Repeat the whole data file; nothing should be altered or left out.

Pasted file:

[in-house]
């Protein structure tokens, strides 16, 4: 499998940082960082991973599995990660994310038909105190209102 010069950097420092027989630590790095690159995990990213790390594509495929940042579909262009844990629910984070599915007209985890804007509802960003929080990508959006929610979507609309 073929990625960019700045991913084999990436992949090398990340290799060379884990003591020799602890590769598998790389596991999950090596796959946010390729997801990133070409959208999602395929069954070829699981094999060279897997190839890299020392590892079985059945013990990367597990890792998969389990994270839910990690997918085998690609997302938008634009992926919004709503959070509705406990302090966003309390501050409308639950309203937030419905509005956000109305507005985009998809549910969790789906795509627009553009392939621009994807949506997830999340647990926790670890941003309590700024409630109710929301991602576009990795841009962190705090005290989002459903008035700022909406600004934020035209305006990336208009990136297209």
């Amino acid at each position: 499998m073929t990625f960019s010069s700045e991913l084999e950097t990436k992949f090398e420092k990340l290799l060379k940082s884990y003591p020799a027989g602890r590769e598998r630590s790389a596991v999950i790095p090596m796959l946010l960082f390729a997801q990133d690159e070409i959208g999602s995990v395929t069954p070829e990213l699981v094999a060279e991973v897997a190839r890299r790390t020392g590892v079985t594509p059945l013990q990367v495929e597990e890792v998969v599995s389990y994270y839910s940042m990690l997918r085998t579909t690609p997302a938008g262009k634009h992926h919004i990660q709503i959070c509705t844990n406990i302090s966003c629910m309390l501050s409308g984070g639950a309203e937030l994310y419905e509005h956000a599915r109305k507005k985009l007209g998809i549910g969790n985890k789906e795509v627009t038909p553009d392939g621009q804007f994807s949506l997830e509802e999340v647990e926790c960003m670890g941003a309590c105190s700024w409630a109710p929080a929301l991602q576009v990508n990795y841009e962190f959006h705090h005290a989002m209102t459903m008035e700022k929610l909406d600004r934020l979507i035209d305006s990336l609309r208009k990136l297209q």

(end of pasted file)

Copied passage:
[in-house]
């Protein structure tokens, strides 16, 4: 499998940082960082991973599995990660994310038909105190209102 010069950097420092027989630590790095690159995990990213790390594509495929940042579909262009844990629910984070599915007209985890804007509802960003929080990508959006929610979507609309 073929990625960019700045991913084999990436992949090398990340290799060379884990003591020799602890590769598998790389596991999950090596796959946010390729997801990133070409959208999602395929069954070829699981094999060279897997190839890299020392590892079985059945013990990367597990890792998969389990994270839910990690997918085998690609997302938008634009992926919004709503959070509705406990302090966003309390501050409308639950309203937030419905509005956000109305507005985009998809549910969790789906795509627009553009392939621009994807949506997830999340647990926790670890941003309590700024409630109710929301991602576009990795841009962190705090005290989002459903008035700022909406600004934020035209305006990336208009990136297209």
């Amino acid at each position: 499998m073929t990625f960019s010069s700045e991913l084999e950097t990436k992949f090398e420092k990340l290799l060379k940082s884990y003591p020799a027989g602890r590769e598998r630590s790389a596991v999950i790095p090596m796959l946010l960082f390729a997801q990133d690159e070409i959208g999602s995990v395929t069954p070829e990213l699981v094999a060279e991973v897997a190839r890299r790390t020392g590892v079985t594509p059945l013990q990367v495929e597990e890792v998969v599995s389990y994270y839910s940042m990690l997918r085998t579909t690609p997302a938008g262009k634009h992926h919004i990660q709503i959070c509705t844990n406990i302090s966003c629910m309390l501050s409308g984070g639950a309203e937030l994310y419905e509005h956000a599915r109305k507005k985009l007209g998809i549910g969790n985890k789906e795509v627009t038909p553009d392939g621009q804007f994807s949506l997830e509802e999340v647990e926790c960003m670890g941003a309590c105190s700024w409630a109710p929080a929301l991602q576009v990508n990795y841009e962190f959006h705090h005290a989002m209102t459903m008035e700022k929610l909406d600004r934020l979507i035209d305006s990336l609309r208009k990136l297209q």